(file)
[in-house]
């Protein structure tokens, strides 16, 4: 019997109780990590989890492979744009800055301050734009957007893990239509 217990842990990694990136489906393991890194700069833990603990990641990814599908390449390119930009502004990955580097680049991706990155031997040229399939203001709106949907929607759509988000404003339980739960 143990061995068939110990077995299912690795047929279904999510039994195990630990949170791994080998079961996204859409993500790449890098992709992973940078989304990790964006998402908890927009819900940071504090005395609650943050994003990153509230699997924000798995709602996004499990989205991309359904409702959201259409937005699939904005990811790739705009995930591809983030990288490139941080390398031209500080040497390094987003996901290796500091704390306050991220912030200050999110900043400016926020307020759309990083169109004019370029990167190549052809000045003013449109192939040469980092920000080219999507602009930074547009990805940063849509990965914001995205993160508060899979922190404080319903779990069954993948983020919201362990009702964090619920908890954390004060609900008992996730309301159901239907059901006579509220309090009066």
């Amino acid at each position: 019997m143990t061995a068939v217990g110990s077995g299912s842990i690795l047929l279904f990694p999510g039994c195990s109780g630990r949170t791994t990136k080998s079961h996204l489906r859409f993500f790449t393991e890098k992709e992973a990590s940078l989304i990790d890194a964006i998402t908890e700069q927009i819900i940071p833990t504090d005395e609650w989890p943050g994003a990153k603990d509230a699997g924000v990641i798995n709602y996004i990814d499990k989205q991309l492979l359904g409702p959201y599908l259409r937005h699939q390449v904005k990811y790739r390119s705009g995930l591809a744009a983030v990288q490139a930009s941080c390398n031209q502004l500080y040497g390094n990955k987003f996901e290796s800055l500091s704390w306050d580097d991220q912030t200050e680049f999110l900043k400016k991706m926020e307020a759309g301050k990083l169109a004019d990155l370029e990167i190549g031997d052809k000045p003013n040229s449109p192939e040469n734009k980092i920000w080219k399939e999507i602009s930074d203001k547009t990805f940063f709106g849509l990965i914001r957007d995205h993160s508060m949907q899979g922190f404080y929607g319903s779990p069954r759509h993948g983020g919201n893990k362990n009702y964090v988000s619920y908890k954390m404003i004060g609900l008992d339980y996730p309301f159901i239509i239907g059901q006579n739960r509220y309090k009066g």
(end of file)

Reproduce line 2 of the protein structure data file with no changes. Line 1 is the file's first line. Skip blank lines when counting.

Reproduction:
């Protein structure tokens, strides 16, 4: 019997109780990590989890492979744009800055301050734009957007893990239509 217990842990990694990136489906393991890194700069833990603990990641990814599908390449390119930009502004990955580097680049991706990155031997040229399939203001709106949907929607759509988000404003339980739960 143990061995068939110990077995299912690795047929279904999510039994195990630990949170791994080998079961996204859409993500790449890098992709992973940078989304990790964006998402908890927009819900940071504090005395609650943050994003990153509230699997924000798995709602996004499990989205991309359904409702959201259409937005699939904005990811790739705009995930591809983030990288490139941080390398031209500080040497390094987003996901290796500091704390306050991220912030200050999110900043400016926020307020759309990083169109004019370029990167190549052809000045003013449109192939040469980092920000080219999507602009930074547009990805940063849509990965914001995205993160508060899979922190404080319903779990069954993948983020919201362990009702964090619920908890954390004060609900008992996730309301159901239907059901006579509220309090009066």